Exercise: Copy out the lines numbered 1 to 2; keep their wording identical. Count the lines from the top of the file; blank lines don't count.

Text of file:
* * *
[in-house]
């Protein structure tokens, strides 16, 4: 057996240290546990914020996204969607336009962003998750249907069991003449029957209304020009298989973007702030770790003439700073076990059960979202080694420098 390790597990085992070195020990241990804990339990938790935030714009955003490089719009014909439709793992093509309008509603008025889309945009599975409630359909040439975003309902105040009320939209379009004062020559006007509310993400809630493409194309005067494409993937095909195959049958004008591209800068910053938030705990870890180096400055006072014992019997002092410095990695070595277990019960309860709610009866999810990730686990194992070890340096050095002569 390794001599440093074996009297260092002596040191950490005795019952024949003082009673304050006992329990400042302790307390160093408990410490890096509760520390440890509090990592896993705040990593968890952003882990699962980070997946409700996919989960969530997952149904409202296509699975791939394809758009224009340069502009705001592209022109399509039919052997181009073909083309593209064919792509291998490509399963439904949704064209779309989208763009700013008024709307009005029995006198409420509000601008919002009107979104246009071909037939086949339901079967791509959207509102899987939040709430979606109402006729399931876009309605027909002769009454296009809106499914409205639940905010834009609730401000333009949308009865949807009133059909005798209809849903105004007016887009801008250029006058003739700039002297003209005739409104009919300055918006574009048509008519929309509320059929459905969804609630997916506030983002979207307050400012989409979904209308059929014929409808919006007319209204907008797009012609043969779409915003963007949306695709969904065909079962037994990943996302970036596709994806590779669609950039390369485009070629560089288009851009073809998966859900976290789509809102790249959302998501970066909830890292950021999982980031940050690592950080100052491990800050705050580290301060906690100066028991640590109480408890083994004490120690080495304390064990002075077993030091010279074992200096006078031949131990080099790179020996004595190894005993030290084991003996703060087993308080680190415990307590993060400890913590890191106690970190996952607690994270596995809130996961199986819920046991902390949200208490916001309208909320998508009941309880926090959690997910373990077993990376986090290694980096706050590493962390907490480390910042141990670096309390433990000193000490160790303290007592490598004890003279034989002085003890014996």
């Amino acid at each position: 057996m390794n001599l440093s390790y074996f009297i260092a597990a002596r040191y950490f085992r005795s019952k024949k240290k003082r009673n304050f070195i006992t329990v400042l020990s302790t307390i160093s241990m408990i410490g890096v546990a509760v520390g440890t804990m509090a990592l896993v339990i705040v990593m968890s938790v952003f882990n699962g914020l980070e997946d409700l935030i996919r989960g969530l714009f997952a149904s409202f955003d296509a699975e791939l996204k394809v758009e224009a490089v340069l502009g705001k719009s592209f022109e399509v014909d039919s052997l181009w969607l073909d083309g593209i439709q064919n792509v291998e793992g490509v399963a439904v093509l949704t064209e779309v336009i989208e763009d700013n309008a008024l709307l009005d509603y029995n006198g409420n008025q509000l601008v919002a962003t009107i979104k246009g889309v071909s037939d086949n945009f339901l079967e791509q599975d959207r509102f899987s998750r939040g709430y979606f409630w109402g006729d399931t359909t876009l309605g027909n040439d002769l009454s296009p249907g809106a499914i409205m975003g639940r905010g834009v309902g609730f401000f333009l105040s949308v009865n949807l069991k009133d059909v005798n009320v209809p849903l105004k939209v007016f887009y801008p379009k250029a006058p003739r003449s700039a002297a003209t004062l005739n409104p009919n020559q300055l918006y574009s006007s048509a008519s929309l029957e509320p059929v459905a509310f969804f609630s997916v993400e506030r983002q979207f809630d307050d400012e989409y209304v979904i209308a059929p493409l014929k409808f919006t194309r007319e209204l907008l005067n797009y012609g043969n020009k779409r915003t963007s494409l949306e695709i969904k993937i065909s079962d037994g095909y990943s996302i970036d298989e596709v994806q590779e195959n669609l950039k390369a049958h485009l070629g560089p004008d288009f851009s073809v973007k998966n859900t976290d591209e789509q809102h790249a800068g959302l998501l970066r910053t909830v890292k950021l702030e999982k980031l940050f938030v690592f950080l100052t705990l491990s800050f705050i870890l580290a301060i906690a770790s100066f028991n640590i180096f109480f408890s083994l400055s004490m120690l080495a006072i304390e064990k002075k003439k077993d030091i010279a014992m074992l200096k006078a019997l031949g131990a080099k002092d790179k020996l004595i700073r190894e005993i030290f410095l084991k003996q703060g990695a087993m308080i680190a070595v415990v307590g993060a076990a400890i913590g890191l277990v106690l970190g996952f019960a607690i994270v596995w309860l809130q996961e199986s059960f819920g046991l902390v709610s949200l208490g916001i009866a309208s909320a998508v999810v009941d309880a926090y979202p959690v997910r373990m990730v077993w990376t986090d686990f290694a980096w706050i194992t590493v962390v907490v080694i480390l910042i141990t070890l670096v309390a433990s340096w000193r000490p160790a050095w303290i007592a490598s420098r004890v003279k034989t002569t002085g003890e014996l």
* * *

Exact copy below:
[in-house]
């Protein structure tokens, strides 16, 4: 057996240290546990914020996204969607336009962003998750249907069991003449029957209304020009298989973007702030770790003439700073076990059960979202080694420098 390790597990085992070195020990241990804990339990938790935030714009955003490089719009014909439709793992093509309008509603008025889309945009599975409630359909040439975003309902105040009320939209379009004062020559006007509310993400809630493409194309005067494409993937095909195959049958004008591209800068910053938030705990870890180096400055006072014992019997002092410095990695070595277990019960309860709610009866999810990730686990194992070890340096050095002569 390794001599440093074996009297260092002596040191950490005795019952024949003082009673304050006992329990400042302790307390160093408990410490890096509760520390440890509090990592896993705040990593968890952003882990699962980070997946409700996919989960969530997952149904409202296509699975791939394809758009224009340069502009705001592209022109399509039919052997181009073909083309593209064919792509291998490509399963439904949704064209779309989208763009700013008024709307009005029995006198409420509000601008919002009107979104246009071909037939086949339901079967791509959207509102899987939040709430979606109402006729399931876009309605027909002769009454296009809106499914409205639940905010834009609730401000333009949308009865949807009133059909005798209809849903105004007016887009801008250029006058003739700039002297003209005739409104009919300055918006574009048509008519929309509320059929459905969804609630997916506030983002979207307050400012989409979904209308059929014929409808919006007319209204907008797009012609043969779409915003963007949306695709969904065909079962037994990943996302970036596709994806590779669609950039390369485009070629560089288009851009073809998966859900976290789509809102790249959302998501970066909830890292950021999982980031940050690592950080100052491990800050705050580290301060906690100066028991640590109480408890083994004490120690080495304390064990002075077993030091010279074992200096006078031949131990080099790179020996004595190894005993030290084991003996703060087993308080680190415990307590993060400890913590890191106690970190996952607690994270596995809130996961199986819920046991902390949200208490916001309208909320998508009941309880926090959690997910373990077993990376986090290694980096706050590493962390907490480390910042141990670096309390433990000193000490160790303290007592490598004890003279034989002085003890014996």